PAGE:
Last week we posted a first article based on a few pictures that were sent to the family De Moor by Swiss Bob De Moor fan Thomas Brügger. We’ll present 4 of these pictures. Today we serve you the second picture which shows Bob De Moor in a rather unusual posture in his home in Ukkel at the Square Coghen. And again some details reveal a bit a more than what you see on first sight.
The picture you see here was also taken on July 20th, 1989. Some readers who also have the book “Bob de Moor. 40 ans de bandes dessinées, 35 ans aux côtés d’Hergé” will without any doubt recognize the model of an English merchant brig from 1850 which was also featured on a photo on page 72 of said book. A brig was a sailing vessel with two square-rigged masts. During the ‘Age of Sail’, brigs were seen as fast and maneuverable and were used as both naval warships and merchant vessels. In the picture we show you here you can also see the front of the sailing vessel which was not visible in the Lombard published Bob De Moor biography.
You can also see Bob De Moor standing in front of the vessel apparently doing a captain Haddock aka pretending to empty a bottle of wine. The bottle of wine looks like the “Chai de Bordes” from 1986 which had a drawing – a ‘vignette’ – featuring Barelli (thanks to Alain Demaret for the scan). You can see an example of the vignette on the left. It shows Barelli with a castle in the background. It’s obviously not the Moulinsart castle. You’ll also notice the bandage around Bob De Moor‘s left arm which was heavily bruised after slipping and consequently falling from an embankment during a holiday at the Belgian coast, in Knokke to be precise.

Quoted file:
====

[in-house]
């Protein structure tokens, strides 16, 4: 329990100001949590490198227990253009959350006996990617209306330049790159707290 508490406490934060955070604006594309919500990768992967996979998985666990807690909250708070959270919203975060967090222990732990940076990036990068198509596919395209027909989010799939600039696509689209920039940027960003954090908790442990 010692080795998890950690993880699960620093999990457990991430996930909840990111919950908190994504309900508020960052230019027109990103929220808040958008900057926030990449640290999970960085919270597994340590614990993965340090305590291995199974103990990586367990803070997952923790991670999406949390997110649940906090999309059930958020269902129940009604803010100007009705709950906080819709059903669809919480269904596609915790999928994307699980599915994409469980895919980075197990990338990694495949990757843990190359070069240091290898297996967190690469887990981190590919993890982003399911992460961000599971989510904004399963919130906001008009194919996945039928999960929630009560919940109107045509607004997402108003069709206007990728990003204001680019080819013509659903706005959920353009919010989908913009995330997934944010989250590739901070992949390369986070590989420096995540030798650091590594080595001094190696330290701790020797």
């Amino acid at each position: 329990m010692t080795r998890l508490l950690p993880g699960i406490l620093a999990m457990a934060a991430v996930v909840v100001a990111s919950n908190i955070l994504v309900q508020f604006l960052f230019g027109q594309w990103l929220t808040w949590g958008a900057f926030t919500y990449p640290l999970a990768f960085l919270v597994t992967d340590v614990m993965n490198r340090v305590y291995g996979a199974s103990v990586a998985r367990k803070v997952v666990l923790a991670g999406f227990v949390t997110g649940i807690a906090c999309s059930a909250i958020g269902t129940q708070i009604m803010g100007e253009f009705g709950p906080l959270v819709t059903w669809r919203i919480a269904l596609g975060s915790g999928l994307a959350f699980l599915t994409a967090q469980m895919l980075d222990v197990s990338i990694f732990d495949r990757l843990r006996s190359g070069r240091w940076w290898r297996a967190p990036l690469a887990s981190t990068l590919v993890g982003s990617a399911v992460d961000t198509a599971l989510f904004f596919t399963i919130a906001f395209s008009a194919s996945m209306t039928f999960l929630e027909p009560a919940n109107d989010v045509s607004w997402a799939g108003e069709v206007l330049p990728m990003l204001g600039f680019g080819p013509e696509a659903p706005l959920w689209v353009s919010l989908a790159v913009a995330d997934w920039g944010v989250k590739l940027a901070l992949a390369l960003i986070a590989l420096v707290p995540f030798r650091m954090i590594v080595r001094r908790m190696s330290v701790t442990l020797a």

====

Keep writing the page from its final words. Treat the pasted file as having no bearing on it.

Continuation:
Although it’s not really easy to see what is in the bookcase, you can differentiate 3 Rombaldi volumes, 2 of which are presumably the Monsieur Tric / Balthazar volume and the Barelli volume. The 3rd volume is probably the Lefranc volume featuring the “Le repaire du loup” album next to “La grande menace”, “L’ouragan de feu” and “Le mystère Borg”. You can also recognize the complete Brabantia Nostra series (6 volumes) on the right. We’ll be talking more about the library from Bob De Moor in later posts.
In front of Bob De Moor on the small table you see a few albums from Cori, Johan et Stephan and Barelli (you know which ones?). All of the albums on the picture are probably in french. They are hardcovers, flemish albums usually had a soft cover (except for a few very limited editions and the Dutch version of the Barelli album “Le Seigneur de Gonobutz”). On the left you see what looks like a reproduction of the pencilled frontcover of the commissioned “Een Afspraak in 2009” album.
Tomorrow we’ll present you a cartoon from the De Moor archives, which many will never have seen before.